Windows Server 2008 RDS CALs and App-V Licensing

Windows Server 2008 RDS CALs and App-V Licensing[1]

Note: This article is outdated and remains only for historical purposes. Licensing for App-V has changed over time, especially with the App-V client becoming part of the Client and Server OSs in Windows 10 and Server 2016.  Licensing for App-V is now covered by a companies Enterprise or Education Agreement with Microsoft (commonly called the “EA”).  Check with Microsoft for further details.
Note:    This article is also available as a
downloadable PDF.

Potentially missed in the flurry of announcements last fall was an announcement regarding Windows Server 2008 RDS CALs.  These new Windows Server 2008 RDS CALs, required to access Remote Desktop Session Hosts running Windows Server 2008 R2, are the replacement for Terminal Server CALs used to access Terminal Server Sessions on previous Windows Server versions.  The RDS CAL is also needed to use “Remote App” on a 2008 R2 Server.  More importantly, the new RDS CAL includes the client access license for accessing App-V for Terminal Services on both Windows Server 2008 and Windows Server 2008 R2 Server!

App-V, which goes by the formal name Microsoft Application Virtualization, solves application conflict issues by isolating applications.   In the multi-user environment of Terminal Server/Remote Session Host, this solves the problem on installing an application and having it break another app by changing out a dll.  It also allows many applications not written for multi-user (or multi-tenant), to run correctly in this environment.  It allows multiple versions of the same app to be run simultaneously, and also allows applications that require administrator-like permissions to be run by a “normal user”.

Note:   There are two kinds of App-V licenses, one for the TS/RDS and one for Desktop operating systems like Windows XP, Windows Vista and Windows 7. This article does not deal with the App-V licensing for the desktop, which is included with the Microsoft Desktop Optimization Pack (MDOP).

Previously, App-V for Terminal Services was a separately licensed CAL required in addition to the Windows Server CAL and Windows Server Terminal Services CAL.  So what does this mean to existing customers?  

First, Terminal Server Licensing Without App-V

I find it easier to first make sure that we are clear about the licensing for the Server itself, plus the Terminal Server (TS) and new Remote Desktop Servers (RDS) CALs before bringing App-V into the picture. 

First, every server needs what Microsoft calls a Server CAL.  This is basically your OS License, and the Server CAL you own must match the OS version.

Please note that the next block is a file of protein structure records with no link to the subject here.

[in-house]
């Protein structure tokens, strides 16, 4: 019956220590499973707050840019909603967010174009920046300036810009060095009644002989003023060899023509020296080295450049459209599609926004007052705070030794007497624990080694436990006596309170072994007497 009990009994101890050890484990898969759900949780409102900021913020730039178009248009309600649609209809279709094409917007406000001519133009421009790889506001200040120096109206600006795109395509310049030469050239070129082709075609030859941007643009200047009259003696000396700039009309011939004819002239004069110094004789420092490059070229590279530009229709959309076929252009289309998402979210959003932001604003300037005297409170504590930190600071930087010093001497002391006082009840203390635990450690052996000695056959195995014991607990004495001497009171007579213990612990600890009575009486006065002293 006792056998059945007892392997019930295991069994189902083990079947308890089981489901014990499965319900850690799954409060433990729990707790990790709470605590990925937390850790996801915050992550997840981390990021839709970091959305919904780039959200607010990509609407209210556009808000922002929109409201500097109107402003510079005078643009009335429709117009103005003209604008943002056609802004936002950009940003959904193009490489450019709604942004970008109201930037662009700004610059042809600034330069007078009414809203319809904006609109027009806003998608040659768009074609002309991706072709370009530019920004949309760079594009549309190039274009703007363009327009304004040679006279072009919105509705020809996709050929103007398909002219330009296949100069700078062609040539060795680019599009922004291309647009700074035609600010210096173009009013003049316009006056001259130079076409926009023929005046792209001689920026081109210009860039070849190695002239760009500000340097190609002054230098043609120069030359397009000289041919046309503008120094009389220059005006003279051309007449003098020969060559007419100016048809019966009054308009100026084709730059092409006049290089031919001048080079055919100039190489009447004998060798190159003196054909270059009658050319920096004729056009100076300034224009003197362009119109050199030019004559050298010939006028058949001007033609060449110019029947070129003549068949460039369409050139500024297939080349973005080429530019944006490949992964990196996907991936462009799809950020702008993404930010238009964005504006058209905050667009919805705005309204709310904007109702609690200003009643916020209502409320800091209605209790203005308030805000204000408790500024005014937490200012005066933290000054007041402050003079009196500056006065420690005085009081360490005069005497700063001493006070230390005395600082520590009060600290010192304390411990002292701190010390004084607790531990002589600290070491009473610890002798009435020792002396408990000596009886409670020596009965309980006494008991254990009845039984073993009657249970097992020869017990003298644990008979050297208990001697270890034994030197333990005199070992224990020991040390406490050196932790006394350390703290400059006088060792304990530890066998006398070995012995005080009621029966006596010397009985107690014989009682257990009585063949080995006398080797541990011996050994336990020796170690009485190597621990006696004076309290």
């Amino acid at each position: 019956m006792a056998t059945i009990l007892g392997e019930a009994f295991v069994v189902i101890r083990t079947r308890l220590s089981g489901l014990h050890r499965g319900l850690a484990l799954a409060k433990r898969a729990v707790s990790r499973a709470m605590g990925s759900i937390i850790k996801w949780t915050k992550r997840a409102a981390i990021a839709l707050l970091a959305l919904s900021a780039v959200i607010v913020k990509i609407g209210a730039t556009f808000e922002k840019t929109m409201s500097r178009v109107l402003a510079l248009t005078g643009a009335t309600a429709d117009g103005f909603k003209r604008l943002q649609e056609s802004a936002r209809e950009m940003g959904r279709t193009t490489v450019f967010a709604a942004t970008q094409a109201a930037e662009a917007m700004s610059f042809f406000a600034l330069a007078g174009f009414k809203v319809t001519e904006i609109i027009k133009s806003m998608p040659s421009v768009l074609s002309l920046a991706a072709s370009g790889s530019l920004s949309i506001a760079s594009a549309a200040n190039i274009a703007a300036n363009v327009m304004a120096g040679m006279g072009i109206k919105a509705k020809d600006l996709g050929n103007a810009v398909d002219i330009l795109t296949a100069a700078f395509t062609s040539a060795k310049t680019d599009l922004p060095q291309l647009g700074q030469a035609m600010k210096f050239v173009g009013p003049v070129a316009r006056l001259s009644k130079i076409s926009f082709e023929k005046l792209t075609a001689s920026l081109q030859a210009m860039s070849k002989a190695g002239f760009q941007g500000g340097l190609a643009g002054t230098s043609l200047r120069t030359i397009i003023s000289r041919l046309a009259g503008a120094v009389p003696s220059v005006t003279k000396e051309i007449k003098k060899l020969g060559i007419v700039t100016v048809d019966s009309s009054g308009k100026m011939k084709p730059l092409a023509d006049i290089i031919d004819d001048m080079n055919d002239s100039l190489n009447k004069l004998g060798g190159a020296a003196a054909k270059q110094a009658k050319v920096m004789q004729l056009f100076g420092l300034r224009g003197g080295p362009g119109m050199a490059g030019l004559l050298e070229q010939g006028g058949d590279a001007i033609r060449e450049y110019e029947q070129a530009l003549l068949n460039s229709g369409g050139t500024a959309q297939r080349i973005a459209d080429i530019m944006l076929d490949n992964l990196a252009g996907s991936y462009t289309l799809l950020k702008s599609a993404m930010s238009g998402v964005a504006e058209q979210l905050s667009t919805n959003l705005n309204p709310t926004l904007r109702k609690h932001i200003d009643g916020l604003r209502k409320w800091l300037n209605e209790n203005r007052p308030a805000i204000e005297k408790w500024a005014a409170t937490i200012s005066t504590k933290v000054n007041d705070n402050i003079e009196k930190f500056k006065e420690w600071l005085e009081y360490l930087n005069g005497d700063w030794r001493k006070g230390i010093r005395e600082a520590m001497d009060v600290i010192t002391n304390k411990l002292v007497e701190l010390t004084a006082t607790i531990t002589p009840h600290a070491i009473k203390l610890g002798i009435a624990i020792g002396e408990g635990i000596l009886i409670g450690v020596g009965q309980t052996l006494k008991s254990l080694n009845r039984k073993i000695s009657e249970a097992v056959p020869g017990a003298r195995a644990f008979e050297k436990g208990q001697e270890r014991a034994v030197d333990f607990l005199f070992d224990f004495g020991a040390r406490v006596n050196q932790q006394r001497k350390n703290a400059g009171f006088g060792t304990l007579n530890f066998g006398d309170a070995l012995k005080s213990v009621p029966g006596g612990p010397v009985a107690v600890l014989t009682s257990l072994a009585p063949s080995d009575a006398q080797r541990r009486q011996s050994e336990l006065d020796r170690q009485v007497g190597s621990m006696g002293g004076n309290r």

Access to these servers from external clients is licensed by the Client Access License (CAL).  Just as there are different versions of the Server, there are different CAL licenses as well.  There is a general policy regarding these CALs to keep in mind: newer CALs allow you to access backdated servers.  Also, the 2008 TS CAL and 2008 R2 RDS CAL are functionally equivalent.

In the drawing that follows, (ignoring the License Server complications for a moment), the client TS or RDS CAL allows access as indicated by green connection lines.  Notice, of course, that this also implies that you older CAL does not normally convey the right to access a newer server (except that Server 2008 R2 accepts the 2008 TS CAL).  You cannot “upgrade” you old TS CALs, these always require new purchases.

image: license connections

Complicating this scenario is that TS and RDS licenses are validated by a License Server [2].  Upon connection by a client, the TS/RDS server will contact a License Server to validate the license.  Although a License Server may be installed on the server you are connecting to, it typically is on another machine. 

License Servers have a version for each of the OS versions (and need be installed on an OS of the same version).  Generally, license servers can validate down-rev CALs, but not up-rev.  Simply put, if you use a License Server of the greatest OS version in use, you are OK.

There is a special case on back-rev CAL validation, however, introduced with the RDS CAL.  By installing a special QFE to the Server 2008 License Server, it will accept the newer RDS CAL.  This QFE is referenced in Microsoft Knowledge Base article 968074 .

Now, With App-V   

As mentioned previously, App-V is licensed on an App-V CAL basis.  When virtual applications are to be run on TS/RDS, the App-V CAL is needed on the host running the virtual application (the TS or RDS).

App-V does not have a built-in enforcement license server such as the TS/RDS license server; ensuring compliance with the license requirements for App-V is left to the enterprise.  So understanding the changes in App-V licensing for TS/RDS is very important.  Not only can it keep you out of license compliance issues, you might be able to save some money!